Phantom of the Paradise: Collector’s Edition (Shout Factory, Blu-ray) – Brian De Palma’s wild rock and roll remake of Phantom of the Opera by way of Faust, The Picture of Dorian Grey, and The Count of Monte Cristo plays like a decadent glam inversion of Jesus Christ Superstar. Paul Williams (who also wrote the dynamic, Oscar-nominated score and songs) stars as Swan, the evil record tycoon (in the opening scene he parodies Marlon Brando from The Godfather) who steals a rock and roll cantata from a sad sack singer / songwriter (William Finley), who transforms into vengeance-filled, hideously scarred monster in love with ingénue Jessica Harper. This outrageous, over-the-top fantasy, done up in real De Palma style (his love of split screen technique finds a new outlet in the video monitors of Swan’s voyeuristic headquarters), is a spirited satire with wild rock and roll numbers and his most sensitive love story.
Shout Factory’s transfer is from a new HD master and released under their Scream Factory imprint, and they do something novel with the Blu-ray+DVD Combo edition. There are so many supplements in this edition, most of them created for this edition by Shout and all of them new to American home video, that they are split between the two discs.
So you get the two exclusive commentary tracks – one with stars Jessica Harper, Gerrit Graham, and Archie Hahn, Jeffrey Comanor and Peter Elbling (aka the Juicy Fruits), the other with production designer Jack Fisk – on the Blu-ray along with generous new interviews with director Brian DePalma and star / composer Paul Williams and a short piece with make-up artist Tom Burman (focusing on the distinctive mask), plus 26 minutes of alternate takes (presented in split screen to compare to the footage used in the film) and seven minutes of outtakes (showing changes made to cover a post-production change in the name of the record company).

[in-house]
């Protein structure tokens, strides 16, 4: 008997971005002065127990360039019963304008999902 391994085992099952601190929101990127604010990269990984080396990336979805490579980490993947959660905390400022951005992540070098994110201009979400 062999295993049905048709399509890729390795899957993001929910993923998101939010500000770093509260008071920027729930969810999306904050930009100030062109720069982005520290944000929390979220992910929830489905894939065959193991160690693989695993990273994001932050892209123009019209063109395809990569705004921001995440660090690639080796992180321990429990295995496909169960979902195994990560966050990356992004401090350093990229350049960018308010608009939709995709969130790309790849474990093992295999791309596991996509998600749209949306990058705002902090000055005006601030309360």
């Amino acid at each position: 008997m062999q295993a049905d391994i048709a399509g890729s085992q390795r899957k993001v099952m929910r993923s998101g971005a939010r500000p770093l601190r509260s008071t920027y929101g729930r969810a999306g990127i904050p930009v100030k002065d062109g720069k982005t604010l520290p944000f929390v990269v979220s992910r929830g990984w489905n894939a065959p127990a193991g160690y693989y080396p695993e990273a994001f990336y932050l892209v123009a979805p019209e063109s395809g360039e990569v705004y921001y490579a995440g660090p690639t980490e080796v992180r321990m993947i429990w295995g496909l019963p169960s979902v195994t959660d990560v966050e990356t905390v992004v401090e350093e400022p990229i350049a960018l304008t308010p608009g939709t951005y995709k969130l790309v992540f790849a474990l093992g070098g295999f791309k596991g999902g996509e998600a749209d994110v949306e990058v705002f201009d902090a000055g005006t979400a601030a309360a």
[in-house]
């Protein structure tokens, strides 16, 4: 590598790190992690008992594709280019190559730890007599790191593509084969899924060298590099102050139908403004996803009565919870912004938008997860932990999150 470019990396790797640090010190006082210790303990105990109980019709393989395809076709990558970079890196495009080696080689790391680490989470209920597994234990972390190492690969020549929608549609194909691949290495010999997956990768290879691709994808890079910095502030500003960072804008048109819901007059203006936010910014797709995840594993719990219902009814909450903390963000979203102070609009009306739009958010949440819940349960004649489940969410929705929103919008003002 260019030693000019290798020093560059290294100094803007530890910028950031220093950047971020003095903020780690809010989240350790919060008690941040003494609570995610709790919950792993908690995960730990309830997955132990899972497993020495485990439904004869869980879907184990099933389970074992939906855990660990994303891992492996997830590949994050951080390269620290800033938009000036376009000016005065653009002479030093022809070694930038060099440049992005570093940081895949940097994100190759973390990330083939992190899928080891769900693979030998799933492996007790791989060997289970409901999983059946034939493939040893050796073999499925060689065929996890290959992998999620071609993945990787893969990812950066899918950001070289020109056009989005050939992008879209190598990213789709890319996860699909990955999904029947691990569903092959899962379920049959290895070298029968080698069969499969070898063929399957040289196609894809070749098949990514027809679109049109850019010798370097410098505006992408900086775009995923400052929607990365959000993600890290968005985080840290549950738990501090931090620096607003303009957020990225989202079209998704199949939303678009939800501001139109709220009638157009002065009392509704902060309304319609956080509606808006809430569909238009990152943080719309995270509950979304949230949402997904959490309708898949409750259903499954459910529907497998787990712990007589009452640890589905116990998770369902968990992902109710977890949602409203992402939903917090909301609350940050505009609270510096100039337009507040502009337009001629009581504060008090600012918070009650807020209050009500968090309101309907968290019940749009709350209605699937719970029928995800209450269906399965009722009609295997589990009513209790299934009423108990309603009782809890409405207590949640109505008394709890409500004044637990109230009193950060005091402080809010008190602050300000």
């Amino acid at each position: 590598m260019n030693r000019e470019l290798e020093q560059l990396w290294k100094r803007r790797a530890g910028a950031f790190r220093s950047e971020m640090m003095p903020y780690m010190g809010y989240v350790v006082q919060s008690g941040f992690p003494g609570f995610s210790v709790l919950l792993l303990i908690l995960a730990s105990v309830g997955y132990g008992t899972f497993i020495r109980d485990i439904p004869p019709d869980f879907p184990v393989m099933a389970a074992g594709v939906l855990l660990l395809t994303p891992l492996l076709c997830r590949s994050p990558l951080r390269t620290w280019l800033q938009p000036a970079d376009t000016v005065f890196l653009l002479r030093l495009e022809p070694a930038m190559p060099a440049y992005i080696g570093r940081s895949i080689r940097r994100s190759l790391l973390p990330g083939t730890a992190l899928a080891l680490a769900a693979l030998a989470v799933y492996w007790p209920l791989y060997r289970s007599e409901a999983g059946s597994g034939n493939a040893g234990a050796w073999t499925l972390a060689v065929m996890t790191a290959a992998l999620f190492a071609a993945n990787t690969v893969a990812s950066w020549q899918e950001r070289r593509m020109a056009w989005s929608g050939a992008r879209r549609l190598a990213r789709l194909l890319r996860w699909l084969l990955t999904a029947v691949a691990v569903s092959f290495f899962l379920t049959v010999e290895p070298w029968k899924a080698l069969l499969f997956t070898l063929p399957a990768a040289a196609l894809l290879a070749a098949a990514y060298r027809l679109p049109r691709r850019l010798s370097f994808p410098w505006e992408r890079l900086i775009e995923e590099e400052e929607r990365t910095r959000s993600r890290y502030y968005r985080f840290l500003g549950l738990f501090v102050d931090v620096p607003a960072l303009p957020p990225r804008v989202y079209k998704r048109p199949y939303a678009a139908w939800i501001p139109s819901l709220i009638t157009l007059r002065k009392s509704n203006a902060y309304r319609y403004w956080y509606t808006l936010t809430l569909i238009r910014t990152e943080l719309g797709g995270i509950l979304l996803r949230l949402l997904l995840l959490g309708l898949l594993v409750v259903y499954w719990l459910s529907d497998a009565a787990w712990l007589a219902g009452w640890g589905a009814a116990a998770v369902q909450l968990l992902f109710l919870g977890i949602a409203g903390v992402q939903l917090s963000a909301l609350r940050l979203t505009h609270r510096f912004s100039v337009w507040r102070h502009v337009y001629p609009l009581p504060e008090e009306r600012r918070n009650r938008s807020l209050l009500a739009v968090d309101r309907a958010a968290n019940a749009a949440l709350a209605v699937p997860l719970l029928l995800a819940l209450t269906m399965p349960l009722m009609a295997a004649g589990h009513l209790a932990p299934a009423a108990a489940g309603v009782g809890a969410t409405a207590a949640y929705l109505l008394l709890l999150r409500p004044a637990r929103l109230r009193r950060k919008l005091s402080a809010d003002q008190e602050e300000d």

The DVD features the balance of the supplements. The 50-minute documentary “Paradise Regained,” which features interviews with De Palma, producer Edward R. Pressman, and stars Williams, Harper, Graham, and the last William Finley, and the 72-minute interview with Paul Williams conducted by Guillermo Del Toro were both featured on the British Blu-ray released by Arrow earlier this year and licensed for this disc, along with an interview with an archival interview with costume designer Rosanna Norton and a little 30-second clip with William Finley and the Phantom action figure. New to this release are interviews with producer Edward R. Pressman and drummer Gary Mallaber, a guide through the poster design by the artist’s widow, and Gerrit Graham reading a bio he wrote for the film’s press kit.
Woodstock: 3 Days of Peace and Music – 40th Anniversary Limited Edition Revisited (Warner, Blu-ray) – More than just a concert film, Woodstock is a record of a cultural event: “Three days of peace and music,” as the subtitle reads, a chronicle of both the music and the community that formed around it and lived together in peace for three days on Max Yasgur’s farm. It’s the music that everyone remembers and the film is a time capsule of pop music and youth culture of the era. But the filmmakers spend almost as much time observing the audience as they do the musicians and it charts the evolution of the event over the course of the weekend: three days in three hours. That’s the dynamic that helped the film win the Academy Award for Best Documentary Feature and the reason it remains such a vital artifact more than forty years later.